Opus Dei is known as an example of fidelity and collaboration with the Pope and the Church. Pope Francis has said that the center of the Church is Christ. I believe that what he wants to tell us is that the Church does not affirm itself, but what it desires is to propose Christ as the reason for the existence and foundation of the Church. How should the Church of today and the future be so that it does not limit itself to being a conserver of itself, but rather a message of Christ who saves?

As St. Josemaría used to repeat, Opus Dei is a tiny part of the Church. Together with all the other Catholics, we want to follow Christ, well united to the Pope, his vicar on earth. Pope Francis has arrived as another gift of the Holy Spirit. I am moved when he speaks of personal conversion, a key to the renovation of the Church.

Bishop Alvaro del Portillo, the first successor of St. Josemaría, who visited Korea and will be beatified this coming September, insisted that, in order to be faithful of the Church, we need a constant conversion in our personal life. We will renew the Church if we first renew ourselves. A constant path for that conversion pushes us to love the indications of the Pope and—as I recalled earlier—have recourse frequently to the sources of grace, especially to the sacraments of Penance and of the Eucharist: in that way Christ will build up the Church in every faithful Catholic.

Observing the apostolate of Opus Dei we can see that communion with all, especially with the poor is fundamental. Various of the activities of Opus Dei respond to this message. Why is charity with all, especially with the poor, important? How can we grow in this communion with all of the others?

Charity is another name for holiness. Jesus constantly in the Gospel spoke to us of charity with all, including those who can give us nothing in exchange. This requires the sacrifice of overcoming our comfort and, at times, our personal tastes: we have to love those who have nothing and can give us nothing; the poor, the helpless, children, the sick. And also those who do not love us. We have to make the effort to see Christ in the face of all, especially of those who suffer, and treat them as we would want them to treat us if we found ourselves in their situation. That is to say, to treat them as we would treat Jesus himself. We will grow in communion with others when we live true charity, which demands loving others as God loves them and because God loves them.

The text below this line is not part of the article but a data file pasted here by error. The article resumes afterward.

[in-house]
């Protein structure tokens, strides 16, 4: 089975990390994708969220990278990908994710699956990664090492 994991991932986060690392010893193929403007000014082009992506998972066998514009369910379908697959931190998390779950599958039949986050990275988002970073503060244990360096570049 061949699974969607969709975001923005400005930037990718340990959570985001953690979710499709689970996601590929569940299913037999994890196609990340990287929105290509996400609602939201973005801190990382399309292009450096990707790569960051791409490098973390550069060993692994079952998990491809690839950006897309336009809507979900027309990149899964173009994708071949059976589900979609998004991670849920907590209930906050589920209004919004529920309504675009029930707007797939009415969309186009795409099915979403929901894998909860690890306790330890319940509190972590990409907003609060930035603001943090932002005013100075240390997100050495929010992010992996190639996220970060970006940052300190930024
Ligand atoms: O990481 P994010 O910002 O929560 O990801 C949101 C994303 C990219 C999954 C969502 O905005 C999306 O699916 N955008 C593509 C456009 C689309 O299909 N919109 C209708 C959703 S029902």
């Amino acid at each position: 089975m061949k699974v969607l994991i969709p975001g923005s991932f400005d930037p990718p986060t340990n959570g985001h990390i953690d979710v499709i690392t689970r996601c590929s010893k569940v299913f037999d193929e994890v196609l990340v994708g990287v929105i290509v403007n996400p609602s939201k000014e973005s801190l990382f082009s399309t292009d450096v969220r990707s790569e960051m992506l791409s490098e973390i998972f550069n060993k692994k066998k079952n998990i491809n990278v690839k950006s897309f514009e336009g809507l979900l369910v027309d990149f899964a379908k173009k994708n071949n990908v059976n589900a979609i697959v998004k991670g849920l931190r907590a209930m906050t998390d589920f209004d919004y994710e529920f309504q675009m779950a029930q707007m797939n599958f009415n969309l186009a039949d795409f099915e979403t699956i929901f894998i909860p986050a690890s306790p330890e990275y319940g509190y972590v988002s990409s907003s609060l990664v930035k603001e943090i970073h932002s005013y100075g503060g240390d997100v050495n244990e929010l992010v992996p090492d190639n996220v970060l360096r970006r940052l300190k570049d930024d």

Korea is the only country in the world that is divided into two. We say that we want peace, but we are not good at reconciliation. What can we do to grow in wisdom to obtain peace and reconciliation above and beyond ideology?

This seems to me to be a very good question, and it prompts me to renew my desire to pray every day for peace in this wonderful land. The specific solutions correspond rather to the civil sphere; nevertheless as a priest and bishop, I will dare to point out that we can all do something more to love and respect our neighbor, to help them to get closer to God and to respect others. The day that we see in the other man our brother in Christ, we have taken a very important step towards reconciliation. Precisely St. John XXIII, recently canonized together with St. John Paul II, in his well-known encyclical Pacem in Terris, spoke of the two pillars of peace being justice and charity. And both of these rest, in turn, on respect for the dignity of the person. Both in Korea and in the rest of the world to attain peace and reconciliation, one needs to get rid of everything that supposes an offense to the dignity of the person.